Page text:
Wrap the pan airtight with a double layer of plastic wrap, sealing the wrap well under the pan. Put the pan in a level spot in the refrigerator and refrigerate for 24 hours.
Parbaking Sicilian Pizza Dough
Remove the dough ball from the refrigerator and leave wrapped at room temperature until the dough warms to 50°F to 55°F. This should take 1 to 2 hours.
Pour the oil into the center of a well-seasoned 12 by 18-inch steel Sicilian pan.
The dough is very sticky, so the easiest way to remove it from the sheet pan is to hold the sheet pan upside down over the Sicilian pan and use a bowl scraper to release the dough, letting it fall into the pan. Using the bowl scraper, flip the dough over to coat both sides with the oil.
Using flat, fully extended fingers of both hands, press the dough outward in all directions, extending it toward the corners to make an even layer. The dough may be stretched toward the corners. If you work gently, the dough should stretch without tearing. Don’t worry if the dough doesn’t reach the corners. Set, uncovered, in a warm spot and let rest for 30 minutes.
After resting, the dough is ready to push outward a second time. It will not be degassed, so use a light touch to push the dough, rather than pulling it, repositioning it in the pan as needed to achieve an even thickness and to reach to the corners.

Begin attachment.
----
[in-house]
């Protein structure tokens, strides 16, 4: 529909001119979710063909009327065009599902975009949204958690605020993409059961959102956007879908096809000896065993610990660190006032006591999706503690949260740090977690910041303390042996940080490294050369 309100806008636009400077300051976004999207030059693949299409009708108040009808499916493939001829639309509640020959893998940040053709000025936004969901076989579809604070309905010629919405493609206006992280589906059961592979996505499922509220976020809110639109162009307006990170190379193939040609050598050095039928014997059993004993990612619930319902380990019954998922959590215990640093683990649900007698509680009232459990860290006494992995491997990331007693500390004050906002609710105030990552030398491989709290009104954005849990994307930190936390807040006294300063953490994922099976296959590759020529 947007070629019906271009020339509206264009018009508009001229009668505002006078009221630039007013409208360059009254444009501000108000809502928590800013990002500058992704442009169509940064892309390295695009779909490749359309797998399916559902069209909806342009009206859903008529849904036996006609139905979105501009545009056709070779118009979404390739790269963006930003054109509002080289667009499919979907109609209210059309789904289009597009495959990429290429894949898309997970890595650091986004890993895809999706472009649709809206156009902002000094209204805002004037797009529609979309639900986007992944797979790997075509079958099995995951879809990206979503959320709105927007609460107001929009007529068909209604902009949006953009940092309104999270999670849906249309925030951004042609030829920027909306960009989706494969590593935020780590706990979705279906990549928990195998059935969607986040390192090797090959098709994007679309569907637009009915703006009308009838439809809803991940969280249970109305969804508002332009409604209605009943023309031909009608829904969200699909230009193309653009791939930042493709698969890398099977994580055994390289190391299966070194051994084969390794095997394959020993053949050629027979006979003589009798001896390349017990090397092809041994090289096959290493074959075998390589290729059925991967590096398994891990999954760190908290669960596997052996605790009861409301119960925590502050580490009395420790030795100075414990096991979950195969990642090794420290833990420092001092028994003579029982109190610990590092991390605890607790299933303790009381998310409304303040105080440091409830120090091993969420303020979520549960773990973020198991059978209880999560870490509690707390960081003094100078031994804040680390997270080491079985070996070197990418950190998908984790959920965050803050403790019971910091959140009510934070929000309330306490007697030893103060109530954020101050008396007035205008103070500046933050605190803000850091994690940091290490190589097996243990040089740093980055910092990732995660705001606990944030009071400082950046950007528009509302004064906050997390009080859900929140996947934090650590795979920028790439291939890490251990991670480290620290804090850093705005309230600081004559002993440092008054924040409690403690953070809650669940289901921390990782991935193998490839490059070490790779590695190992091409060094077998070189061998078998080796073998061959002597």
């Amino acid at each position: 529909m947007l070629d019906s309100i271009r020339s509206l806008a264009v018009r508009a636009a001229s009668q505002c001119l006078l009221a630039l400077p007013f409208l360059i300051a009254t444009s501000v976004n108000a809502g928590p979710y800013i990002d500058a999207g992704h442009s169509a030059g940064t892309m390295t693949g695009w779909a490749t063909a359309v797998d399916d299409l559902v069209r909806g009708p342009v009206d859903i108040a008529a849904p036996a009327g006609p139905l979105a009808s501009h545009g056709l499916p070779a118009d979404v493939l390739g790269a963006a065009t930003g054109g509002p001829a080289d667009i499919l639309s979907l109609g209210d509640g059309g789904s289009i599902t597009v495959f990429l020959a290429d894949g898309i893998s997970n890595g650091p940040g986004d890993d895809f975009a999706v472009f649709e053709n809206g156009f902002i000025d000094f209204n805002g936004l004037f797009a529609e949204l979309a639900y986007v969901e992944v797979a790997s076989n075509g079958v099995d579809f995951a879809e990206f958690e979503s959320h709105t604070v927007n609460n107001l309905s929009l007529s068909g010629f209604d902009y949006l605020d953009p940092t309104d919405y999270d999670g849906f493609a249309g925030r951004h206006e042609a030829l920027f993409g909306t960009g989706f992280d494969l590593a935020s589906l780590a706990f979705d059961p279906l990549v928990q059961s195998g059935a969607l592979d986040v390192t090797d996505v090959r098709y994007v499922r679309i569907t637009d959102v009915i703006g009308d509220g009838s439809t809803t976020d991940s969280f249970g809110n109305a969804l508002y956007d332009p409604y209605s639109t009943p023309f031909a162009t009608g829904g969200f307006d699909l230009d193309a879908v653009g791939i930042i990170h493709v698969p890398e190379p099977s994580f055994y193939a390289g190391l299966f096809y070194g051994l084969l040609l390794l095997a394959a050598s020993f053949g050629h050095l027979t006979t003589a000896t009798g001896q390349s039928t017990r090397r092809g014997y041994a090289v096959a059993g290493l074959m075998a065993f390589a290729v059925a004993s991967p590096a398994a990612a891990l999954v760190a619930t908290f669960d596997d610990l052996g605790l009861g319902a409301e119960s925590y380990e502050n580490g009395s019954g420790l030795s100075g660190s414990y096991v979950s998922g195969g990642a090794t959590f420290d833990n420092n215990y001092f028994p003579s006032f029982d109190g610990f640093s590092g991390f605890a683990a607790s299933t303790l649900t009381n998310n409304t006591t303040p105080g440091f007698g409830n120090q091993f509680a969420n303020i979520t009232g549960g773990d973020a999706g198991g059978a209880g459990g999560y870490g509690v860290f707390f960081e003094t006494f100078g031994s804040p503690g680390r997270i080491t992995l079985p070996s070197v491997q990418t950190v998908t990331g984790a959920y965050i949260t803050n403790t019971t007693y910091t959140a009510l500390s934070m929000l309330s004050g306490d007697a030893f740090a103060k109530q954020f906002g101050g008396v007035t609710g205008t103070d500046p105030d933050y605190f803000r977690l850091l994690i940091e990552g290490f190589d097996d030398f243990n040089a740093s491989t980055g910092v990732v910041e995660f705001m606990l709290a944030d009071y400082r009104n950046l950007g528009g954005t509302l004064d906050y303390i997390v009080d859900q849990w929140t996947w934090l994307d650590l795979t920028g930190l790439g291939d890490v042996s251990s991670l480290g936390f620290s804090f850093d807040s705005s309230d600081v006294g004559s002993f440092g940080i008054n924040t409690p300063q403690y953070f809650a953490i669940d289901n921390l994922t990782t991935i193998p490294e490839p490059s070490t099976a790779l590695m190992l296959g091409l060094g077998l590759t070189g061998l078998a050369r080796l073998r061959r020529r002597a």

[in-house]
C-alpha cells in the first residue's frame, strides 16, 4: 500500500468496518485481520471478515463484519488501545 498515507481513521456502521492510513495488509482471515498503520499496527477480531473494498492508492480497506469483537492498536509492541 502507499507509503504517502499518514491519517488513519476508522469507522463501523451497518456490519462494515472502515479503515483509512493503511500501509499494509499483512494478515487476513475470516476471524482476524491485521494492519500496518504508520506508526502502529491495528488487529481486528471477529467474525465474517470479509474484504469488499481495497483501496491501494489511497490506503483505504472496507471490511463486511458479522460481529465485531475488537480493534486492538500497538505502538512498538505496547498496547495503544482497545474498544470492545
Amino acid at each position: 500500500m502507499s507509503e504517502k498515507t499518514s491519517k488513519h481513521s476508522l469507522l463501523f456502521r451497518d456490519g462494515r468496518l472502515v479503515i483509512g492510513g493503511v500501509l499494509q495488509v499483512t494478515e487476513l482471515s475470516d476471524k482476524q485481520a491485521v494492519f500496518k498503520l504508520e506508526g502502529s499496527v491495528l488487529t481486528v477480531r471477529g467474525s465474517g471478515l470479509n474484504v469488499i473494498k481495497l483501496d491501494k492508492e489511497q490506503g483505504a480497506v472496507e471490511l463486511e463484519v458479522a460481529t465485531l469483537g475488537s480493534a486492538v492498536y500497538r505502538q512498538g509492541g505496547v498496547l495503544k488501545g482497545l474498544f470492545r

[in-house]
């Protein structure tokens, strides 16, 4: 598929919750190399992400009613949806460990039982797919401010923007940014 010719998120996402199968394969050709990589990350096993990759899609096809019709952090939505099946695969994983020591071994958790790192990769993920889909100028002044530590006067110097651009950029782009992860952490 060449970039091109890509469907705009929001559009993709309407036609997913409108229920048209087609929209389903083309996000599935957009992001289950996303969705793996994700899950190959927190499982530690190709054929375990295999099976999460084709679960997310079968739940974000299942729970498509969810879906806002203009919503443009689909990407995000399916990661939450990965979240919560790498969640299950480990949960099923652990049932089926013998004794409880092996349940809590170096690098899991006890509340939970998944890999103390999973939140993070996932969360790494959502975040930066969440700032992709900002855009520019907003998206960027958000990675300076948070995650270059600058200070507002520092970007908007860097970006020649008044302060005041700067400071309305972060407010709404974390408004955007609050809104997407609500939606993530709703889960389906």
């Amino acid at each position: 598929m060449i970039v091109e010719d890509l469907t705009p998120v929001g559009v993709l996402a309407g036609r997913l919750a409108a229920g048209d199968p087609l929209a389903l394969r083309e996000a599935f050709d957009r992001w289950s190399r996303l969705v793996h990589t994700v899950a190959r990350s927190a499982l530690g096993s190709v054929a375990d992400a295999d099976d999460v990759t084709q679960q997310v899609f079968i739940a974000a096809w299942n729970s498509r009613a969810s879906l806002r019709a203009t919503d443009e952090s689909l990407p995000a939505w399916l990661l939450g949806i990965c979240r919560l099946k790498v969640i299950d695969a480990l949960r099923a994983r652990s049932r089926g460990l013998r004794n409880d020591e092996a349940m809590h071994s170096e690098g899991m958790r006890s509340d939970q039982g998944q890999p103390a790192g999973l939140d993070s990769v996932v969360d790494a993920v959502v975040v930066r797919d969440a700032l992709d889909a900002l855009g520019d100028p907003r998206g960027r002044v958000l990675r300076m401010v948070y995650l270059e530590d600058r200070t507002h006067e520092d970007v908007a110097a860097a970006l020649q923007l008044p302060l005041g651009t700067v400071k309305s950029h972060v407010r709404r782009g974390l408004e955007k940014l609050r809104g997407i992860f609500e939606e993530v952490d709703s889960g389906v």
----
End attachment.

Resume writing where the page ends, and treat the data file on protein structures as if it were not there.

Let the dough rest again (still uncovered) for 1 1/2 to 2 hours, until it has risen almost to the rim of the pan. The timing will depend on the temperature of the room. At this point, do not touch or press on the dough again, even if it has pulled away from the edges, or it may not rise properly.
Meanwhile, set up the oven with two pizza stones or baking steels and preheat to 450°F for 1 hour.
While the dough is rising, prepare the toppings for the pizza as directed in each recipe.
Keeping the pan level, gently set it on the top stone and bake for 7 minutes. Rotate the pan 180 degrees and transfer it to the bottom stone. Bake for another 7 minutes, until the top of the crust is a rich golden brown.
Remove the pan from the oven and use a wide metal spatula to lift a side of the crust to see if it is sticking to the pan. If it is, drizzle a little oil around the sides of the pan to help loosen it. Now run the spatula around the edges and under the entire crust to be sure it isn’t sticking and has completely released from the pan.
Take the crust out of the pan and let rest on a cooling rack for at least 30 minutes or up to 2 hours (for longer storage, see note).
It is not necessary to wash the pan or add more oil to it. But if any bits of dough are stuck to the pan, remove them.
When ready to finish the pizza, if you have turned off the oven, preheat it to 450°F for 1 hour. Return the parbaked crust to the pan before topping and baking.
Note on Longer Storage of Parbaked Sicilian Dough: The parbaked crust can be held for up to 10 hours. To keep it moist, wrap it in a large plastic bag and tie securely. Clean and reoil the pan before baking.
Reprinted with permission from The Pizza Bible by Tony Gemignani, copyright (c) 2014. Published by Ten Speed Press, a division of Penguin Random House, Inc. Photography (c) 2014 by Sara Remington.